To prove Reference:cook-levin-thm we need to show that \(F \leq_p 3SAT\) for every \(F\in \mathbf{NP}\). We will do so in three stages. We define two intermediate problems: \(NANDSAT\) and \(3NAND\). We will shortly show the definitions of these two problems, but Reference:cook-levin-thm will follow from the following three lemmas:

\(NANDSAT\) is \(\mathbf{NP}\)-hard.

\(NANDSAT \leq_p 3NAND\).

\(3NAND \leq_p 3SAT\).

From the transitivity of reductions, Reference:nand-thm, Reference:threenand-thm, and Reference:threenand-sat-thm together immediately imply that \(3SAT\) is \(\mathbf{NP}\)-hard, hence establishing Reference:cook-levin-thm. (Can you see why?) We now prove these three lemmas one by one, providing the requisite definitions as we go along.

The \(NANDSAT\) Problem, and why it is \(\mathbf{NP}\) hard.

We define the \(NANDSAT\) problem as follows. On input a string \(Q\in \{0,1\}^*\), we define \(NANDSAT(Q)=1\) if and only if \(Q\) is a valid representation of an \(n\)-input and single-output NAND program and there exists some \(w\in \{0,1\}^n\) such that \(Q(w)=1\). While we don’t need this to prove Reference:nand-thm, note that \(NANDSAT\) is in \(\mathbf{NP}\) since we can verify that \(Q(w)=1\) using the polyonmial-time algorithm for evaluating NAND programs.\(Q\) is a NAND program and not a NAND++ program, and hence it is only defined on inputs of some particular size \(n\). Evaluating \(Q\) on any input \(w\in \{0,1\}^n\) can be done in time polynomial in the number of lines of \(Q\). We now present the proof of Reference:nand-thm.

To prove Reference:nand-thm we need to show that for every \(F\in \mathbf{NP}\), \(F \leq_p NANDSAT\). The high-level idea is that by the definition of \(\mathbf{NP}\), there is some NAND++ program \(P^*\) and some polynomial \(T(\cdot)\) such that \(F(x)=1\) if and only if there exists some \(w\) such that \(P^*(xw)\) outputs \(1\) within \(T(|x|)\) steps. Now by “unrolling the loop” of the NAND++ program \(P^*\) we can convert it into a NAND program \(Q\) that on input \(w\) will simulate \(P^*(xw)\) for \(T(|x|)\) steps. We will then get that \(NANDSAT(Q)=1\) if and only if \(F(x)=1\).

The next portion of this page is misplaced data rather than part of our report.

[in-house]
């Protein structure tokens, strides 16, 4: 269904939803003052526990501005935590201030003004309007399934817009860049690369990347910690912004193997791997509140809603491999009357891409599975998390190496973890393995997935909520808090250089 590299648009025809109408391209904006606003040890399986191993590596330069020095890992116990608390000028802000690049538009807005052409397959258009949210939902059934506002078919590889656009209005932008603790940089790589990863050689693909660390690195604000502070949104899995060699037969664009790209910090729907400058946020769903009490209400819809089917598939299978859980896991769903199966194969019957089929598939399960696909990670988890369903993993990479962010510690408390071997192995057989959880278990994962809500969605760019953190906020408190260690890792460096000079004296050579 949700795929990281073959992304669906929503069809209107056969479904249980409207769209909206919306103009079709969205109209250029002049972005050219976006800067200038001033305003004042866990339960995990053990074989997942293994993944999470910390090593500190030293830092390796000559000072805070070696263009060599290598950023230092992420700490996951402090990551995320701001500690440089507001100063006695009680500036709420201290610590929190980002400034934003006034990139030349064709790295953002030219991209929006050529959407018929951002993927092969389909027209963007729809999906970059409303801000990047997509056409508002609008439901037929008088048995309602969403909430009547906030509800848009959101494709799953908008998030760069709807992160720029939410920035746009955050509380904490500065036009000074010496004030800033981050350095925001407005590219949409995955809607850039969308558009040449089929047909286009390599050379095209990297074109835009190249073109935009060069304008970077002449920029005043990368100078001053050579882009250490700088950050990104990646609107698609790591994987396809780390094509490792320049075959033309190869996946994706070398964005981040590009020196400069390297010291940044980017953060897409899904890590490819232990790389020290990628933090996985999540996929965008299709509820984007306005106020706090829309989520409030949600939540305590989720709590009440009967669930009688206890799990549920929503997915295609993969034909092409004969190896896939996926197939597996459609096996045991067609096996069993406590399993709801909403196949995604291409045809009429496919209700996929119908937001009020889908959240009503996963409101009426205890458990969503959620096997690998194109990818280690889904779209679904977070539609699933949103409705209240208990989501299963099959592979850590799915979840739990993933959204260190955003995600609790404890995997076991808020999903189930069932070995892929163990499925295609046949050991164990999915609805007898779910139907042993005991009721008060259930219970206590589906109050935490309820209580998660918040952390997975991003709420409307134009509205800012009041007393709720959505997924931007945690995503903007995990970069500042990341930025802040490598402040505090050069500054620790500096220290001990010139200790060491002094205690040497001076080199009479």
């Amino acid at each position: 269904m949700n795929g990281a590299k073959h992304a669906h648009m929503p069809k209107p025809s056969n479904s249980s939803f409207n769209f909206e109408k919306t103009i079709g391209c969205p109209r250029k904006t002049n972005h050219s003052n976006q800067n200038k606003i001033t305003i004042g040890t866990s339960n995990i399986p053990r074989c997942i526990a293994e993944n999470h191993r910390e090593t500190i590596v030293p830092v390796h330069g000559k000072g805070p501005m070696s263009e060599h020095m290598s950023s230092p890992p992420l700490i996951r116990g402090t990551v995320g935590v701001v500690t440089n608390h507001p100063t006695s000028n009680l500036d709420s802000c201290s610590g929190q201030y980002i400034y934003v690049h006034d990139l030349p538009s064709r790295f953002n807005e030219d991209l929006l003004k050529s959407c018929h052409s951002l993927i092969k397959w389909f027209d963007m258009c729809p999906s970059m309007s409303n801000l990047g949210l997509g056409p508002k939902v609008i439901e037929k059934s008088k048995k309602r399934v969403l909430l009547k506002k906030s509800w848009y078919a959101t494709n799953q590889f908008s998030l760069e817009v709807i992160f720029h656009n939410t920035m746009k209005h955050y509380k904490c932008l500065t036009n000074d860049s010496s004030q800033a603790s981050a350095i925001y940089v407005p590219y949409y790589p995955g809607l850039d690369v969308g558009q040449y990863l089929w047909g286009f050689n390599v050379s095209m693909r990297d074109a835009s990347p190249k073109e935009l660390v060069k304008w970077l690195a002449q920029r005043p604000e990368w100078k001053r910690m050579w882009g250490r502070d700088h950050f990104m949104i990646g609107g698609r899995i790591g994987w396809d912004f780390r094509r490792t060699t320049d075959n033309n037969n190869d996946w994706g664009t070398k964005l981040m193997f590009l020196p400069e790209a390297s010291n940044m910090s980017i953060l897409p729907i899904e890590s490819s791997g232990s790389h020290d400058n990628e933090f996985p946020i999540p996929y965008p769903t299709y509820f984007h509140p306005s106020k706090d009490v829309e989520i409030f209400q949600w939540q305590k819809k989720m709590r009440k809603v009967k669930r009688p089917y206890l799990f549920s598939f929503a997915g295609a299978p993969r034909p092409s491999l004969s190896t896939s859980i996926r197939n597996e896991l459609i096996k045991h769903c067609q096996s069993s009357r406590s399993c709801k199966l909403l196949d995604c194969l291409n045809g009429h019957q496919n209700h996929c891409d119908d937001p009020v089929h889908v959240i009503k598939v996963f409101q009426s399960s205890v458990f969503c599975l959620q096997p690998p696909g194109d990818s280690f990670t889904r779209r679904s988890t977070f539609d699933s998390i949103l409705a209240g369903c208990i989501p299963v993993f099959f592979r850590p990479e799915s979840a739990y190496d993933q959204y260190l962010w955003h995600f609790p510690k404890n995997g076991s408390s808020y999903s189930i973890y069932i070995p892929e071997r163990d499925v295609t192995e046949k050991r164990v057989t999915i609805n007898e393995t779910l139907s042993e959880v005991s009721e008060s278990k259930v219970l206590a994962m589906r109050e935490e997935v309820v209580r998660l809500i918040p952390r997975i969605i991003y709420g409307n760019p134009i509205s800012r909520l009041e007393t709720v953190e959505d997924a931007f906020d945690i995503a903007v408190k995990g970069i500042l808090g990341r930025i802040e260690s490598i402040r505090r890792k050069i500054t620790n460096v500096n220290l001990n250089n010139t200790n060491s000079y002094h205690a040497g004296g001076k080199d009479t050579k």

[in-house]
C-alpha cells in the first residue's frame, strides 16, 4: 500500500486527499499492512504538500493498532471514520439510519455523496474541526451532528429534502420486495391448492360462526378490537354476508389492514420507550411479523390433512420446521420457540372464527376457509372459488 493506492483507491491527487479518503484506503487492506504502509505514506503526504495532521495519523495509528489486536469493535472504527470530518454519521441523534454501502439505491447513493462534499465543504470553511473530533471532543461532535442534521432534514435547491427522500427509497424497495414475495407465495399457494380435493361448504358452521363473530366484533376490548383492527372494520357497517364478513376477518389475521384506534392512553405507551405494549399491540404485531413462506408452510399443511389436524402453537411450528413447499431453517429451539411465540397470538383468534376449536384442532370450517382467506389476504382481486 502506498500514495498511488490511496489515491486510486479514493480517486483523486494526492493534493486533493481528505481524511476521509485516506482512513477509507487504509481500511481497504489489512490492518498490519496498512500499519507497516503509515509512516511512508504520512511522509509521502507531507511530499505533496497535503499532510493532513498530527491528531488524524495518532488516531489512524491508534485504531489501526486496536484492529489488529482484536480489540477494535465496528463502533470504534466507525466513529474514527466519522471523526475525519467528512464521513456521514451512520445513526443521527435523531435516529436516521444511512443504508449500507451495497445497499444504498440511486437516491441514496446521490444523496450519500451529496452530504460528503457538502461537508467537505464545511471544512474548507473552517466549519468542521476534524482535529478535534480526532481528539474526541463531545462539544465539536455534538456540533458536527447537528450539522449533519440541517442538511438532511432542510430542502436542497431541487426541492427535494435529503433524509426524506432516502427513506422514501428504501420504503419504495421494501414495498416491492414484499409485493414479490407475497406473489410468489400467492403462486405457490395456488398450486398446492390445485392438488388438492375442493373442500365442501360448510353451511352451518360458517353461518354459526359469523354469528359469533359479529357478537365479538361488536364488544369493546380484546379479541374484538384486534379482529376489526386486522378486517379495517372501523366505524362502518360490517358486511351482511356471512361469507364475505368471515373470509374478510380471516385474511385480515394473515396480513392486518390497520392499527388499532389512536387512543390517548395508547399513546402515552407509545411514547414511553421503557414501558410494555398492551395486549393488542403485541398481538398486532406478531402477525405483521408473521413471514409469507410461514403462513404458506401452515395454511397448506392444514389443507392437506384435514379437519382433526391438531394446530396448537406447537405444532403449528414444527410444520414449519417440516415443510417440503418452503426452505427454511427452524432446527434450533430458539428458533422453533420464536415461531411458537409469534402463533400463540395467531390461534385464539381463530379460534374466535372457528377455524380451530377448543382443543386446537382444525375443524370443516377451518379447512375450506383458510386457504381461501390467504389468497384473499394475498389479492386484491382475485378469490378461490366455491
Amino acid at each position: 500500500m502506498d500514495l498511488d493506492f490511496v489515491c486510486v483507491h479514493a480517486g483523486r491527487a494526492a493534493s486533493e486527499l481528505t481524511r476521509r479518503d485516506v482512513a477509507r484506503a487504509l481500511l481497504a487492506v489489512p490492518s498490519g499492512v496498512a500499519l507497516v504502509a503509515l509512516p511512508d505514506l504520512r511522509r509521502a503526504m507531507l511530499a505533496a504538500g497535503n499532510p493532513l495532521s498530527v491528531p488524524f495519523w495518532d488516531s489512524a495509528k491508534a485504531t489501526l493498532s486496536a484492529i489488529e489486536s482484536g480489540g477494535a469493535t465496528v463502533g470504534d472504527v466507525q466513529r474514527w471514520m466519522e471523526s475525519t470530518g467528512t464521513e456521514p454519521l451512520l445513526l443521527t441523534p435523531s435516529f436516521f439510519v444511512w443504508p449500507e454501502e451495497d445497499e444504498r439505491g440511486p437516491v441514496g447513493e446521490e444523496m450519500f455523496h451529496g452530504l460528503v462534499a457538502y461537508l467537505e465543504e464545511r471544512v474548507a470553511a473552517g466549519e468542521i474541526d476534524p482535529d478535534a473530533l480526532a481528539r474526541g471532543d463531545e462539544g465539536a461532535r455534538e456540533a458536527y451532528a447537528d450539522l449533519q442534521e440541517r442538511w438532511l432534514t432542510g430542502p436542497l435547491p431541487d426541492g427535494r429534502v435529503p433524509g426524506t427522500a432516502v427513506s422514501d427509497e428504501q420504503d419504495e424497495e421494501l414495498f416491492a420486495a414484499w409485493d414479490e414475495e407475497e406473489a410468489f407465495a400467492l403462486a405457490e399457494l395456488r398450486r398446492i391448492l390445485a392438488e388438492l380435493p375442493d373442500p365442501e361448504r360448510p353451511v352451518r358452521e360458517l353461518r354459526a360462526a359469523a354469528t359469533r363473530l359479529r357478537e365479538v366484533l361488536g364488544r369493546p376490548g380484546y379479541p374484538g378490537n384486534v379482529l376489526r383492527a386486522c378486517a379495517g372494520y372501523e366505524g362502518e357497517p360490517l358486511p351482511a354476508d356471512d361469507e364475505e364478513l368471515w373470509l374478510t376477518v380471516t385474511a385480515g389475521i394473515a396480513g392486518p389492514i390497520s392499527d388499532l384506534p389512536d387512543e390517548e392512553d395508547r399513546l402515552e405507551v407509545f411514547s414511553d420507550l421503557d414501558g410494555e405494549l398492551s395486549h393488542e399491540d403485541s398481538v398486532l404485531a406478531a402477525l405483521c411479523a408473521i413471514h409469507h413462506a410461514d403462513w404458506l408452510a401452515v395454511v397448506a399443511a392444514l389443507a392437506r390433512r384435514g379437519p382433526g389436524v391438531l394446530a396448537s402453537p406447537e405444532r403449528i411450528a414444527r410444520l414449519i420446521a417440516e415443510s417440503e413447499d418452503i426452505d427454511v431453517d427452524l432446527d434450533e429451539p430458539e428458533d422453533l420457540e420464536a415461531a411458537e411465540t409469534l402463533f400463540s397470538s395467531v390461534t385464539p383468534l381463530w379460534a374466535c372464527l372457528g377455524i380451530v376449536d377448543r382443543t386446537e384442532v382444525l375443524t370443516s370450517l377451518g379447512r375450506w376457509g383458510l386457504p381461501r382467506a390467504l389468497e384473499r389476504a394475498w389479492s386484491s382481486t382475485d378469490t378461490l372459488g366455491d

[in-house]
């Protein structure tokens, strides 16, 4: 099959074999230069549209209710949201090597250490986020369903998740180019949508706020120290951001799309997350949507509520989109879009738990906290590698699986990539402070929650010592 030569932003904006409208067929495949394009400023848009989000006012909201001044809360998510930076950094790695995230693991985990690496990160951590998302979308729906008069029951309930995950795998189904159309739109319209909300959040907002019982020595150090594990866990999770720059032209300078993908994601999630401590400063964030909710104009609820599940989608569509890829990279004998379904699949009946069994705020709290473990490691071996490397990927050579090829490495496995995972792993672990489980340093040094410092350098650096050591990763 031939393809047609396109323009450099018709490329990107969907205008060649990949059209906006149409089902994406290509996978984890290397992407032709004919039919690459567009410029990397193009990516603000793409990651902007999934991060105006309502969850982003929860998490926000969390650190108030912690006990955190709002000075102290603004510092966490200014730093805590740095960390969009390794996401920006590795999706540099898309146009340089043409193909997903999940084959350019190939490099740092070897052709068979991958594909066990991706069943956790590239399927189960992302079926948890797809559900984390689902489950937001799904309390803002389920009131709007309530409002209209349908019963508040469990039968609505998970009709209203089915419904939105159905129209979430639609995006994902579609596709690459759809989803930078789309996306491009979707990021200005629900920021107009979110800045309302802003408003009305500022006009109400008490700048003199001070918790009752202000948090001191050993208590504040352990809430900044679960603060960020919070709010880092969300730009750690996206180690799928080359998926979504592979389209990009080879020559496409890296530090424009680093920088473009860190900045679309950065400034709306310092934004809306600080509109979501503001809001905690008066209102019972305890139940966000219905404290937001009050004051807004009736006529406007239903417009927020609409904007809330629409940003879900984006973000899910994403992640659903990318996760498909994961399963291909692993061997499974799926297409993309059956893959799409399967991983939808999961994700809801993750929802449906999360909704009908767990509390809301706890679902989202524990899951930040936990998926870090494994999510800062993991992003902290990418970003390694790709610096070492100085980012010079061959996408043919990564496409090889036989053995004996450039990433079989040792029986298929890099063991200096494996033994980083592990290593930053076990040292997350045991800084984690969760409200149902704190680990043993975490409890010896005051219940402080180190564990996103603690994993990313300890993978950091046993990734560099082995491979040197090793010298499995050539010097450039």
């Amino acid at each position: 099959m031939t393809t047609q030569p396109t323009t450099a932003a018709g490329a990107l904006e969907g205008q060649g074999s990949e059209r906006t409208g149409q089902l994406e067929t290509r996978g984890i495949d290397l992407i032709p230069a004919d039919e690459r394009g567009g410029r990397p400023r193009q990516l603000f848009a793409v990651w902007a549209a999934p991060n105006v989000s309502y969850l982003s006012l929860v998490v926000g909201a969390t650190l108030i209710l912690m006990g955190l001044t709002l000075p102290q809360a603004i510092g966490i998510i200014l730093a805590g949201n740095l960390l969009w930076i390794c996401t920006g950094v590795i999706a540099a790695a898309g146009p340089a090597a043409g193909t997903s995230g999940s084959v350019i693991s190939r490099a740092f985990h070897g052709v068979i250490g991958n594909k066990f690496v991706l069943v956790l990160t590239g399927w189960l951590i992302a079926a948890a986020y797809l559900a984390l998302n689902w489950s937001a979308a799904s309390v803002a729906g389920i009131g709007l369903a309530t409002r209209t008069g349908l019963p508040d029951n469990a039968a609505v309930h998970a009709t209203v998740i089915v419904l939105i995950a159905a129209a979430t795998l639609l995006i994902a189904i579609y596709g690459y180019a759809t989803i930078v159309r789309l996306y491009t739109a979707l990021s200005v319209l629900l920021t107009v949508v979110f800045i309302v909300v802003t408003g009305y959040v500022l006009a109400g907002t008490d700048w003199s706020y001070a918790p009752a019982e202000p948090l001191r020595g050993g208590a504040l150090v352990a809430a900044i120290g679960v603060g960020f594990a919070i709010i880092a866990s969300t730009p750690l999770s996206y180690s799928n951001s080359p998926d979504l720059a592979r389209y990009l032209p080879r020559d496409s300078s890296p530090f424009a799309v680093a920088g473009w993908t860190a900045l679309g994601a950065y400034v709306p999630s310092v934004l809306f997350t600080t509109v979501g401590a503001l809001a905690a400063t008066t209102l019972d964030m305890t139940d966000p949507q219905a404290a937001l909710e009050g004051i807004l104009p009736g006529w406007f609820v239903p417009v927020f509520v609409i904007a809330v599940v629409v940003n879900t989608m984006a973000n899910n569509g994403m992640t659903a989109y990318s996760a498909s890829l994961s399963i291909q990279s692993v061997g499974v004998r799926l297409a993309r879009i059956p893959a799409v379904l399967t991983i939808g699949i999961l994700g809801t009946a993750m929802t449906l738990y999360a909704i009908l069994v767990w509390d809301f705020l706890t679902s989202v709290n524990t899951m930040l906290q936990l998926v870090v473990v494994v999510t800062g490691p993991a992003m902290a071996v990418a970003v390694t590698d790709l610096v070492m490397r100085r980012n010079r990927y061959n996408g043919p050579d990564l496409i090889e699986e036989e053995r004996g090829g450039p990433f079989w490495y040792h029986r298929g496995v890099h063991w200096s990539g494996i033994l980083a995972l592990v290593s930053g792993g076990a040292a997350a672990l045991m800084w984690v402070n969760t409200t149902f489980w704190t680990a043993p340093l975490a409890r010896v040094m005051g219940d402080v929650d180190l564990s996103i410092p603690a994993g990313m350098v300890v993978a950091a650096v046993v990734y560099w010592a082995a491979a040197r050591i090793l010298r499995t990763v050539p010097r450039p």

We now present the details. Let \(F \in \mathbf{NP}\). By Reference:NP-def there exists \(G \in \mathbf{P}\) and \(a,b \in \N\) such that for every \(x\in \{0,1\}^*\), \(F(x)=1\) if and only if there exists \(w\in \{0,1\}^{a|x|^b}\) such that \(G(xw)=1\). Since \(G\in \mathbf{P}\) there is some NAND++ program \(P^*\) that computes \(G\) in at most \({n'}^c\) time for some constant \(c\) where \(n'\) is the size of its input. Moreover, as shown in Reference:simpleNANDthm, we can assume without loss of generality that \(P^*\) is simple in the sense of Reference:simpleNANDpp.